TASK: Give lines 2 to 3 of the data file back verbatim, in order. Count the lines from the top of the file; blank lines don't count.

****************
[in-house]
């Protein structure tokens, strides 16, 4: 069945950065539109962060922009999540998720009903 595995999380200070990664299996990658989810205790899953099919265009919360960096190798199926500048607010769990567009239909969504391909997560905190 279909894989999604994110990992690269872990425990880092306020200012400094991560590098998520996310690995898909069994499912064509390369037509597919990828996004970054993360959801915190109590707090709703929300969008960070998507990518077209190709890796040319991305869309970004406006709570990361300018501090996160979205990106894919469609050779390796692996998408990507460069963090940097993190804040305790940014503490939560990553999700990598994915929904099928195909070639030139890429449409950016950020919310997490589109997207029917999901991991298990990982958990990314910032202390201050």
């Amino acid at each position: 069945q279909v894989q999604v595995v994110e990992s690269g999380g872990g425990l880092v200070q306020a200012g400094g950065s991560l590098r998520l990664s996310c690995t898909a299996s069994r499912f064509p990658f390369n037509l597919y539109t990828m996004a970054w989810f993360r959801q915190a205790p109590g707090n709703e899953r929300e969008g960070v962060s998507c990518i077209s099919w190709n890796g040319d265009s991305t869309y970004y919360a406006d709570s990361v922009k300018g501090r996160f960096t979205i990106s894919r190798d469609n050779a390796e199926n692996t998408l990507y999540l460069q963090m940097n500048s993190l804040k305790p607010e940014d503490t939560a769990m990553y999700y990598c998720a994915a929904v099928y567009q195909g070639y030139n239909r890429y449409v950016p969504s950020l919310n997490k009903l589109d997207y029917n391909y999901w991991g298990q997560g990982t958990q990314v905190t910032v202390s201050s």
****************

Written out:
């Protein structure tokens, strides 16, 4: 069945950065539109962060922009999540998720009903 595995999380200070990664299996990658989810205790899953099919265009919360960096190798199926500048607010769990567009239909969504391909997560905190 279909894989999604994110990992690269872990425990880092306020200012400094991560590098998520996310690995898909069994499912064509390369037509597919990828996004970054993360959801915190109590707090709703929300969008960070998507990518077209190709890796040319991305869309970004406006709570990361300018501090996160979205990106894919469609050779390796692996998408990507460069963090940097993190804040305790940014503490939560990553999700990598994915929904099928195909070639030139890429449409950016950020919310997490589109997207029917999901991991298990990982958990990314910032202390201050």
């Amino acid at each position: 069945q279909v894989q999604v595995v994110e990992s690269g999380g872990g425990l880092v200070q306020a200012g400094g950065s991560l590098r998520l990664s996310c690995t898909a299996s069994r499912f064509p990658f390369n037509l597919y539109t990828m996004a970054w989810f993360r959801q915190a205790p109590g707090n709703e899953r929300e969008g960070v962060s998507c990518i077209s099919w190709n890796g040319d265009s991305t869309y970004y919360a406006d709570s990361v922009k300018g501090r996160f960096t979205i990106s894919r190798d469609n050779a390796e199926n692996t998408l990507y999540l460069q963090m940097n500048s993190l804040k305790p607010e940014d503490t939560a769990m990553y999700y990598c998720a994915a929904v099928y567009q195909g070639y030139n239909r890429y449409v950016p969504s950020l919310n997490k009903l589109d997207y029917n391909y999901w991991g298990q997560g990982t958990q990314v905190t910032v202390s201050s």